During the first days of 2014, Obamacare was put into effect, the hard-promoted health care reform, pushed by US President Barack Obama since his first presidential campaign. Beyond its difficulties in implementation something is certain: the reform was designed to the measure of the big corporations.
It’s well-known that the USA has one of the world’s worst health systems: it’s the most expensive per capita and provides poor-quality service with low coverage  . We should recall that the state does not provide a system of free health care. The uninsured, unless they are poor enough to qualify for Medicaid, have to pay for every procedure in a clinic, public hospital (13% of establishments) or private hospital. Such essential services as childbirth or fitness-for-duty exams have costs which customarily climb to thousands of dollars. So debts incurred by a family for accident or illness of one of their members is the main cause of bankruptcy in the USA . Such is the form that the complete subordination of the health-care system to the interests of the big corporations acquires in the heart of the world capitalist imperialism, the subordination of the right to health to the rights of private property and capitalist profit.
To this end, the US capitalist class, as well as pulling the strings of Capitol Hill and the White House, counts on the complicity of the trade union bureaucracy, which goes about systematically surrendering historic gains in health care. The most recent example is the case of the Boeing workers in the Puget Sound/Seattle region, who voted against cuts in health benefits and pensions, but later the union’s national leadership (IAM) made a move to vote again, and this time the vote for accepting the new contract with Boeing won for a slight difference .
During the presidential campaign, Obama made health care reform one of his main slogans. But then the option of setting up a universal health care system financed by the state was off the table. The model used by the Obama administration is to be found in the health care reform put in place a few years before by Republican Mitt Romney when he was governor of the state of Massachusetts, and written by the reactionary Heritage Foundation think tank.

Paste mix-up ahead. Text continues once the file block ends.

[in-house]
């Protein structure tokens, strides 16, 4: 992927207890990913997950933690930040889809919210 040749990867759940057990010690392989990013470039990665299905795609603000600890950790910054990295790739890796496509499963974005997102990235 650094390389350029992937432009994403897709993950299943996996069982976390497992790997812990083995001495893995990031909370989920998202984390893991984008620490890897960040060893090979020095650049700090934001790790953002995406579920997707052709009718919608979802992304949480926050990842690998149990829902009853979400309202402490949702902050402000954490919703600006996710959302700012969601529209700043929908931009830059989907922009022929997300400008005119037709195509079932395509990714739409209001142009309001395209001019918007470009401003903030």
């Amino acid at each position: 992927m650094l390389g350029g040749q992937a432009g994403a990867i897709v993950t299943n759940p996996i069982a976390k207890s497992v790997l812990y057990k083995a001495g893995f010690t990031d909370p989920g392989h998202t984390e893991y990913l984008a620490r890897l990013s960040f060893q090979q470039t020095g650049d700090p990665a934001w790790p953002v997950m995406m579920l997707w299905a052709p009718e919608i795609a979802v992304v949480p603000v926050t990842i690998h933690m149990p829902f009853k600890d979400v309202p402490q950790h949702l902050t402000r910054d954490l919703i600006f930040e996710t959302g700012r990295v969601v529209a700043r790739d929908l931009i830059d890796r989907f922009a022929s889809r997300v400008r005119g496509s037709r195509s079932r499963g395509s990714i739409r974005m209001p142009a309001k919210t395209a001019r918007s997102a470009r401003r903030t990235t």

What’s the reform about?
The health care reform has two pillars: one, which gives it a progressive aspect, is the expansion of the Medicaid program, the health plan for people of very meager resources paid for by the government. Historically, Medicaid was administered with latitude by state governors, with relatively lax federal oversight. This explains the wide difference in requirements and benefits among the various states. For example, in 16 states the income level in order to be included in the program is less than 50% of the federal poverty line, while in others the coverage is greater (on average, the limit is 61% of the poverty line). Thus the program doesn’t reach as far as including half of poor adults.
The expansion of Medicaid included in the reform consists of raising the income limit to 138% of the federal poverty line uniformly in all states. That is, from January, it should cover adults who earn less than US $15,856 annually, or families of four who make less than US$32,499. The federal government will pay 100% of costs due to the expansion from 2014 to 2016. From then on, they’ll pay at least 90% till 2022. However, on June 2012, the Supreme Court ruled that it was in the states’ power to decide whether to accept the expansion of Medicaid or not. Till now, only half have done so. In this way, the duel between Republicans and Democrats plays out through the blocking of Medicaid expansion in all the states with Republican governors or Republican-led legislatures. An obvious problem which neither of the parties raises is that a broadening of beneficiaries further weigh down a health care network which is already overloaded, as expressed by delays in attention and the rejection of Medicaid patients by hospitals and doctors .